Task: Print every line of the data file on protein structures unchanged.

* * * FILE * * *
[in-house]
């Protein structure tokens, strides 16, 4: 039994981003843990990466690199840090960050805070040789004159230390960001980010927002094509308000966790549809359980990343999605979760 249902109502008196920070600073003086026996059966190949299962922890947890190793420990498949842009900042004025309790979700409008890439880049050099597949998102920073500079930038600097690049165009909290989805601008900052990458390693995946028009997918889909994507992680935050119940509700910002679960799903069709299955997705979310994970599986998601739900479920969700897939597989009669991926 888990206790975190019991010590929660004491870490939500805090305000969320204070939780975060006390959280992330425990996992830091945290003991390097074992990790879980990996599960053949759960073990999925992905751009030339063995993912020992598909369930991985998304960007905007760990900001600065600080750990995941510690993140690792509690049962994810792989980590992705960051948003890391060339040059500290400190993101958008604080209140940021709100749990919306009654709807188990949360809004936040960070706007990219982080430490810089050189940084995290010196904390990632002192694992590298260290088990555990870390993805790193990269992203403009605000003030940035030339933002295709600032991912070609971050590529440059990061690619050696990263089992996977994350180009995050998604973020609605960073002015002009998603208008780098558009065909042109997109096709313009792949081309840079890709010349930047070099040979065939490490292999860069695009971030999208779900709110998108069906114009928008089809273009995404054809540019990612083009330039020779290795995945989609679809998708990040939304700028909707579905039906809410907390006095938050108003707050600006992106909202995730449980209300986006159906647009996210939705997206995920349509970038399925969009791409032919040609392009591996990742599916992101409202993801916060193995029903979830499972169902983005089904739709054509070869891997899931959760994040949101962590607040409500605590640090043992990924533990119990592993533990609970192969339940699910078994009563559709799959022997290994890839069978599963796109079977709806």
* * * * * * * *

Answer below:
[in-house]
């Protein structure tokens, strides 16, 4: 039994981003843990990466690199840090960050805070040789004159230390960001980010927002094509308000966790549809359980990343999605979760 249902109502008196920070600073003086026996059966190949299962922890947890190793420990498949842009900042004025309790979700409008890439880049050099597949998102920073500079930038600097690049165009909290989805601008900052990458390693995946028009997918889909994507992680935050119940509700910002679960799903069709299955997705979310994970599986998601739900479920969700897939597989009669991926 888990206790975190019991010590929660004491870490939500805090305000969320204070939780975060006390959280992330425990996992830091945290003991390097074992990790879980990996599960053949759960073990999925992905751009030339063995993912020992598909369930991985998304960007905007760990900001600065600080750990995941510690993140690792509690049962994810792989980590992705960051948003890391060339040059500290400190993101958008604080209140940021709100749990919306009654709807188990949360809004936040960070706007990219982080430490810089050189940084995290010196904390990632002192694992590298260290088990555990870390993805790193990269992203403009605000003030940035030339933002295709600032991912070609971050590529440059990061690619050696990263089992996977994350180009995050998604973020609605960073002015002009998603208008780098558009065909042109997109096709313009792949081309840079890709010349930047070099040979065939490490292999860069695009971030999208779900709110998108069906114009928008089809273009995404054809540019990612083009330039020779290795995945989609679809998708990040939304700028909707579905039906809410907390006095938050108003707050600006992106909202995730449980209300986006159906647009996210939705997206995920349509970038399925969009791409032919040609392009591996990742599916992101409202993801916060193995029903979830499972169902983005089904739709054509070869891997899931959760994040949101962590607040409500605590640090043992990924533990119990592993533990609970192969339940699910078994009563559709799959022997290994890839069978599963796109079977709806």